This weeks’ Danger Gal Friday profile is on Geniveve “Jenny” Casey from Elizabeth Bear’s Hammered, the first installment of the Wordwired trilogy.
As soon as I saw this novel on the shelf in the bookstore I had to read it. I hoped that the cover, the simplicity of which drew me in immediately, wasn’t a tease, that it really did illustrate the story within. It did, and the first person present tense voice yanked me into the story like no other book has in a long time and it fit Jenny Casey perfectly. Straight up first person would have been too close — and Jenny doesn’t let anyone close. Third person, even close third, would have lacked the tension Jenny lives with every day. Really, though, it was this simple line that grabbed me:
And then I curse out loud and go open up the big blue steel door, holding the safetied pistol casually in my meat hand while the metal one turns the knob.
Some reviewers have said that the beginning of Hammered is not so much a cyberpunk homage as a parody, but I reveled in this reference to transhumanism and her “meat” hand. See, Jenny Casey is as SF Reviews.com stated “[A]n awesome augmented Amazonian [who] has retired to a bad part of town.” Much like William Gibson’s Molly Razorshades is an augmented and dangerous female, Casey shouldn’t be underestimated.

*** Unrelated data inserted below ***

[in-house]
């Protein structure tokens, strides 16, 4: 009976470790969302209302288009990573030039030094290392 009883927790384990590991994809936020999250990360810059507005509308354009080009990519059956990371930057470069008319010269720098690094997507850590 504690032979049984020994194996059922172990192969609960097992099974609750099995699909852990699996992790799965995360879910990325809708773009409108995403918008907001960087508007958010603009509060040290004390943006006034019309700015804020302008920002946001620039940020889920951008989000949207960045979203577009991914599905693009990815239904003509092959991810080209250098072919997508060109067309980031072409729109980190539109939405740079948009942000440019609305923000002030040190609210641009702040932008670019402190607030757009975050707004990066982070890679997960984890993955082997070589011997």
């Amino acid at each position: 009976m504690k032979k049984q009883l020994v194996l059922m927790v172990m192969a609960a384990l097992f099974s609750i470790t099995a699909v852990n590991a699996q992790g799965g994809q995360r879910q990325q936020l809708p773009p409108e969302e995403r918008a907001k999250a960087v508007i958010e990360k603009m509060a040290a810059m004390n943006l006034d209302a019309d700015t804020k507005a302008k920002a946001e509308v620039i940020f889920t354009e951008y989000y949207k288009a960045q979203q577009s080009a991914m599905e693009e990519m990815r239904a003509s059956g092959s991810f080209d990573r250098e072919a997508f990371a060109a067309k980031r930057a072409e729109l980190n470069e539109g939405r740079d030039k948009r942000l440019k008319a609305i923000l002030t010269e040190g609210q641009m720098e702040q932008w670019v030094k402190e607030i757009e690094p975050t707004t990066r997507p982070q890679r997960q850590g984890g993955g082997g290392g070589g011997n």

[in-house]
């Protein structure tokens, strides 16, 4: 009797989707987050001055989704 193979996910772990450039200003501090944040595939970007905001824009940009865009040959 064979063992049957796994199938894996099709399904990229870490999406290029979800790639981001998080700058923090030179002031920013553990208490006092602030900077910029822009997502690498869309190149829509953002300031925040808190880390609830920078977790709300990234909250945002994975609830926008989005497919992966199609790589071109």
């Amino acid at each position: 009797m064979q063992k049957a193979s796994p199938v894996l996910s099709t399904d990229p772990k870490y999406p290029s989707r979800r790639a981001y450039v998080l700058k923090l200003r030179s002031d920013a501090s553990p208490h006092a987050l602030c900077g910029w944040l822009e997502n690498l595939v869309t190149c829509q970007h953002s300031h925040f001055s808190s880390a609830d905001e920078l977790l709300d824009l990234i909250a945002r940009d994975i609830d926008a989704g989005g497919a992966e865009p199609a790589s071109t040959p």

Casey is the kind of character who contributes to a new female archetype not only because she’s the ultimate bionic woman. Casey is also of Mohawk descent, nearing 50, and before retiring had been a helicopter pilot. That’s kind of an anti-nexus of female stereotypes, and as Moira Russell at the Greenman Review points out, unlike a Gibson Girl she “isn’t a glamorously outfitted beautiful siren of the William Gibson variety.” It was a crash landing that caused Casey’s injuries and the need to fit her with prosthetic limbs and other implants (so much cooler than another bionic person I can think of…)
Enter Gabe Castaign, the man who pulled her from the wreckage of her helicopter, a man Casey describes as one who would “crawl through a fire for a girl he’s never met.” An old lover, it was Gabe’s wife and Casey’s internal scars that kept them apart for 20 years. Casey’s external scars never phased Gabe. On top of the POV switching, Bear inserts quite a bit of French Canadian patois into this story, mostly from Gabe. This was an aspect I very much enjoyed, though I’m sure others may have found it distracting. The whole story worked for me — the atypical heroine, the unusual POV, the finally requited love story — oh yes, and also the “love in an orbital elevator” (it sounds so much catchier than “love on a beanstalk“) scene, which works better than anything in Moonraker, finally bringing these two characters together, in zero-G no less.
I’ve left a lot of the story out of this profile, mostly because it’s a lot of story, but also because I just wanted to highlight Jenny and the love of her life, Gabe. They didn’t meet until after her accident, and yet Gabe thinks she’s the sexiest woman on the planet. His attraction to her has very little to do with her beauty or lack of it. Their story is told in an great novel set somewhere between hard and soft science fiction, a rare find.
Plus, Gabe knows a whole lot of French I haven’t heard since that exchange student in high school told me words we would never learn in class.
For more on Jenny Casey:
Out of the Blogosphere Interview with Elizabeth Bear
Metro Kitty’s Supersonic Ladies on a Leash (Casey is discussed in the comments)